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J Clin Endocrinol Metab. 1986 Aug;63(2):485-91.

Uninhibited thyroidal uptake of radioiodine despite iodine excess in amiodarone-induced hypothyroidism.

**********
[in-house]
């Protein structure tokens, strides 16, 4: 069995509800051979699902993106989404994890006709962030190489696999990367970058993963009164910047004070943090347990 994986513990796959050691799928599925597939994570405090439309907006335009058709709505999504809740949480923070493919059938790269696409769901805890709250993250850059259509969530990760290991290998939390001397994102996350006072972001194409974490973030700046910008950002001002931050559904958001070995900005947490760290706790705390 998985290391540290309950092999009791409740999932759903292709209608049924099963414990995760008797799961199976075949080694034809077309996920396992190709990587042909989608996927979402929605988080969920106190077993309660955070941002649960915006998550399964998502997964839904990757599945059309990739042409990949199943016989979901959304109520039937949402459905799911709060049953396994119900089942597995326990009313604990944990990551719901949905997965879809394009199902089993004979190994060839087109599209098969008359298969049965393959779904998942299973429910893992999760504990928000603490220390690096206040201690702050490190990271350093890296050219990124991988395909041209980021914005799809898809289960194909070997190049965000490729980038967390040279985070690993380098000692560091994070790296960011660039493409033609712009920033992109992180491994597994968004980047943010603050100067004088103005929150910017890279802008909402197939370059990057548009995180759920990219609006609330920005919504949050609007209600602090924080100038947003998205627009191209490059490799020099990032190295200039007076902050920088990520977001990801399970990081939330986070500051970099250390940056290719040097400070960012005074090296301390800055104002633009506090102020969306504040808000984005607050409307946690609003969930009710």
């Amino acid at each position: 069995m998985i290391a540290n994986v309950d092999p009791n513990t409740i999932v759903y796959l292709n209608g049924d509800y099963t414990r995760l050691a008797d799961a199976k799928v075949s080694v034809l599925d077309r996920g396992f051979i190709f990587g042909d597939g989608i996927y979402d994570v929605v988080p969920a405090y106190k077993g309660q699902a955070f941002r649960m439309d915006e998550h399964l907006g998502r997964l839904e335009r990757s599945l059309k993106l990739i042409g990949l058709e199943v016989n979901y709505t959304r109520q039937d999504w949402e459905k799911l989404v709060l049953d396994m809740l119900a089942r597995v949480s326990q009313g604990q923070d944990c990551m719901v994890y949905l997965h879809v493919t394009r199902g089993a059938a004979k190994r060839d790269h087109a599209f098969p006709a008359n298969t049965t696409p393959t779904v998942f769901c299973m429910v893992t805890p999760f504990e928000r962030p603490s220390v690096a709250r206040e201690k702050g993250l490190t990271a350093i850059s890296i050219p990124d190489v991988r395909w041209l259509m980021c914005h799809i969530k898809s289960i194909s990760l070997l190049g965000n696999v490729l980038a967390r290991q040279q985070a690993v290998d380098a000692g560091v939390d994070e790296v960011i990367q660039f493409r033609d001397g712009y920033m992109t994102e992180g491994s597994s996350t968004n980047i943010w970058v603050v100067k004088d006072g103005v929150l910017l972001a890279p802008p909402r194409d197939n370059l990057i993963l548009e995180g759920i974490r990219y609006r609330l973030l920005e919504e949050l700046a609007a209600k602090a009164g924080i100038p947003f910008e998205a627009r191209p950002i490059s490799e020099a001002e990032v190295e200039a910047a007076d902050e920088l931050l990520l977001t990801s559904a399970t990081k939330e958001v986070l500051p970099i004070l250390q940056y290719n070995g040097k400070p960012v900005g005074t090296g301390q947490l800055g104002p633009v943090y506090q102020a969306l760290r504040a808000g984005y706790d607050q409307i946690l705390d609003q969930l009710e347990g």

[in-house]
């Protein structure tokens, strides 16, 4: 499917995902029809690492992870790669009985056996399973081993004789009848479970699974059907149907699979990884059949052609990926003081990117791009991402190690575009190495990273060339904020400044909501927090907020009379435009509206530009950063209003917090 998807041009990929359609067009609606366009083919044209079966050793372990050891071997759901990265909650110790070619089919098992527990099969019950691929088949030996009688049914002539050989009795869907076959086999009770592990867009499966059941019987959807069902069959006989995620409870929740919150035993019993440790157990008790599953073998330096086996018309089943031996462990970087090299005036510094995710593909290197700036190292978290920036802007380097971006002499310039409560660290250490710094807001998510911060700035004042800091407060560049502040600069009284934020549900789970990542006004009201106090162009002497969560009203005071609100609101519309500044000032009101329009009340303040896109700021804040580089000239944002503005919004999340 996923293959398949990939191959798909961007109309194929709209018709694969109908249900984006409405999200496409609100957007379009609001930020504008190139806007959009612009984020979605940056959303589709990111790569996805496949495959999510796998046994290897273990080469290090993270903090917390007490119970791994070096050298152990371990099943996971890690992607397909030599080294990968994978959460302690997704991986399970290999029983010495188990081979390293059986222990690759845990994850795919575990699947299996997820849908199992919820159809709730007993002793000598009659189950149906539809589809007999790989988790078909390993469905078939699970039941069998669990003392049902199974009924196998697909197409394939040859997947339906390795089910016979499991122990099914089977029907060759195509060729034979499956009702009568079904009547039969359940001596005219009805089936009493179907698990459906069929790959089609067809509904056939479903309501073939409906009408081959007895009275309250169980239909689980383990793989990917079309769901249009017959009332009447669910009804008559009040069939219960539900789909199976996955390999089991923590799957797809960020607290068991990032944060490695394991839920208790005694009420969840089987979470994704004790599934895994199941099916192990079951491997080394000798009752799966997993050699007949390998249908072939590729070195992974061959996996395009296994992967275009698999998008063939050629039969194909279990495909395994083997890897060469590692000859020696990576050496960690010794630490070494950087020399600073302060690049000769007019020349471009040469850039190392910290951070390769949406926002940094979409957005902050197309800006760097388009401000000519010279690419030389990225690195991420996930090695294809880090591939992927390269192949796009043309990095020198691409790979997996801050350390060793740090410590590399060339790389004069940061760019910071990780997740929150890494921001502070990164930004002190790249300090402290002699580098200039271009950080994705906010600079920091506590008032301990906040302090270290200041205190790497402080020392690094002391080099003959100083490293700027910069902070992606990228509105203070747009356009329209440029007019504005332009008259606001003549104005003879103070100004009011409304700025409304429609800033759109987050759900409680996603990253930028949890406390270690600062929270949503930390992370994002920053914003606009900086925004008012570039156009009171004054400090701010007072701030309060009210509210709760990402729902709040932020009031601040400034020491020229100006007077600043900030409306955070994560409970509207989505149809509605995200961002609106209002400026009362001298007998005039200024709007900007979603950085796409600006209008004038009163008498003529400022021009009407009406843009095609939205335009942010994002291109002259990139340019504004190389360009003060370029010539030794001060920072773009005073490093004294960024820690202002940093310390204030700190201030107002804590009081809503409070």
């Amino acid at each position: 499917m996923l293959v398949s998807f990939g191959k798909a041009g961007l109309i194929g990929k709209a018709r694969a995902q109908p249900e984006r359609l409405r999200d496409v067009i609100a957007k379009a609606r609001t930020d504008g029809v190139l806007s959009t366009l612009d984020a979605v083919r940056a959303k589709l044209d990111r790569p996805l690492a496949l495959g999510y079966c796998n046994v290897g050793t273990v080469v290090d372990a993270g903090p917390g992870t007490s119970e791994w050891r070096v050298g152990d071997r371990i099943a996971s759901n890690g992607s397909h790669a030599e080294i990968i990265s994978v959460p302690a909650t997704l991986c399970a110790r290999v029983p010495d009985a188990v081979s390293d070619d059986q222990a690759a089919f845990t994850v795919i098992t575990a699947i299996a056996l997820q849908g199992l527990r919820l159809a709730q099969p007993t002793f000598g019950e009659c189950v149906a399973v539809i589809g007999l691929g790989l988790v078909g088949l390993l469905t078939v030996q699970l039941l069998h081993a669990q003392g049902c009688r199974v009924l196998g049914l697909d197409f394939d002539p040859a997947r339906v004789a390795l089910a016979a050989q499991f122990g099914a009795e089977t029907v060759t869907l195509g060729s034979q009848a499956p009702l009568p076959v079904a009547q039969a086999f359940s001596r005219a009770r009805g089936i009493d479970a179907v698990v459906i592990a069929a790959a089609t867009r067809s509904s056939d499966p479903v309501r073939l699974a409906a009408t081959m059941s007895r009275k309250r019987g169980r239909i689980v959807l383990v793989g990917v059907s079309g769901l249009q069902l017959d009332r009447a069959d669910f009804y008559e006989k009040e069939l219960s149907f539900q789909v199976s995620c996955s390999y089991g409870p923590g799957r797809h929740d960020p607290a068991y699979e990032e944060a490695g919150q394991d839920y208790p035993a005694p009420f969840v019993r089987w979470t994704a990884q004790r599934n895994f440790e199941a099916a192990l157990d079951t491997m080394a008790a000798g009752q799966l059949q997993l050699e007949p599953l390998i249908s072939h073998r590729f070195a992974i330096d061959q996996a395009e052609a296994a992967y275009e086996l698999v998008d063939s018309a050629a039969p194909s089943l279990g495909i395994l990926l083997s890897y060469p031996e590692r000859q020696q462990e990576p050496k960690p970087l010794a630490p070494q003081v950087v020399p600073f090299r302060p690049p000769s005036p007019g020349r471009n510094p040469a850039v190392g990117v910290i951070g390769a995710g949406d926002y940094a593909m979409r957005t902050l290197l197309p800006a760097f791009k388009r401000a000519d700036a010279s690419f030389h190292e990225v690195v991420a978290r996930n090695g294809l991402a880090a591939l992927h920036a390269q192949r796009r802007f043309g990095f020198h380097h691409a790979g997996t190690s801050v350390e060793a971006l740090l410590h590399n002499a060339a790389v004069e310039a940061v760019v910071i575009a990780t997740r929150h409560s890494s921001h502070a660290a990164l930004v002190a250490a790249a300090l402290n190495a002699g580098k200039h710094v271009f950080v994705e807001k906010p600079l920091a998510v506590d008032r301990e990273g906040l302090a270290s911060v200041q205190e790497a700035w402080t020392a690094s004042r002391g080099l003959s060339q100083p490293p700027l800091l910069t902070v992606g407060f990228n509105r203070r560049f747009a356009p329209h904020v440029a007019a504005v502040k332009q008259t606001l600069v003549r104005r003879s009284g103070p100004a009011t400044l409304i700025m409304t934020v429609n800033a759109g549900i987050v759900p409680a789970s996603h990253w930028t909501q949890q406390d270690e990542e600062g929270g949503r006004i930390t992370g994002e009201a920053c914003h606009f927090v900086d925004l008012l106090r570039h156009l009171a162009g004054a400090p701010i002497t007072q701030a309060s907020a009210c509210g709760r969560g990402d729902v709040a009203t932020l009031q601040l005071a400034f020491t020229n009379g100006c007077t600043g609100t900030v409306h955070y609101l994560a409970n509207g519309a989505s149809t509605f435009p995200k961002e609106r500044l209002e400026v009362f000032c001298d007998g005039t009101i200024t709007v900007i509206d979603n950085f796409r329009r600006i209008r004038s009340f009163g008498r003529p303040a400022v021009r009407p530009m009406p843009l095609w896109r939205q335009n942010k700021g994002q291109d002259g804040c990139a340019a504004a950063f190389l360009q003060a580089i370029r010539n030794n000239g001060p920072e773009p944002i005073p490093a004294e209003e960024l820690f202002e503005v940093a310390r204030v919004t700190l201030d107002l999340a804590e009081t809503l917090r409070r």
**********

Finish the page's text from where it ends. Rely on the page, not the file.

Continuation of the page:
Iodine excess is associated with a low thyroidal radioiodine uptake due to dilution of the radioisotope by the increased stable iodide pool. We studied thyroidal uptake of radioisotopes in cardiac patients with iodine excess due to amiodarone treatment. 99mTc-pertechnetate scintigraphy was performed in 13 patients receiving long term amiodarone therapy. Five patients had a clearly visible thyroid gland, and 8 patients had no or a very faint thyroid image. All patients with positive scans had an increased plasma TSH level, whereas all patients with negative scans had a normal or absent TSH response to TRH. Thyroidal uptake and discharge of 123I were studied in 30 other patients. Group I (n = 11) had normal plasma TSH responses to TRH and no iodine excess, group II (n = 7) had normal TSH responses to TRH and excess iodine from metrizoate angiography in the previous month, group III (n = 7) had normal or decreased TSH responses to TRH while receiving long term amiodarone therapy, and group IV (n = 5) had increased TSH responses to TRH while receiving long term amiodarone therapy. The mean radioiodine uptake value in group I [5.4 +/- 0.8% (+/- SE) at 60 min] was higher than those in group II (2.3 +/- 0.7%; P = 0.009) and group III (0.8 +/- 0.3%; P = 0.0005), but not different from that in group IV (5.3 +/- 1.2%; P = NS). Radioiodine discharge after perchlorate (expressed as a percentage of the 60 min uptake) in group I (10.1 +/- 2.2%) was lower than those in group II (24.9 +/- 10.6%; P = 0.05) and group III (28.8 +/- 5.3%; P less than 0.005), whereas discharge in group IV (58.0 +/- 6.1%) was greater than those in group II (P less than 0.05) and group III (P less than 0.01). In conclusion, 1) thyroid visualization by 99mTc-pertechnetate and thyroid radioiodine uptake during iodine excess are decreased in euthyroid and hyperthyroid patients, but preserved in hypothyroid patients. 2) The organification defect induced by iodine excess is greater in iodide-induced hypothyroidism than in eu- or hyperthyroidism. These findings may be explained by the increased TSH secretion in hypothyroidism and/or by decreased thyroidal concentration of an unknown specific iodinated compound (whose concentration and action vary with the total organic iodine content of the thyroid) that mediates the inhibition of iodide transport.

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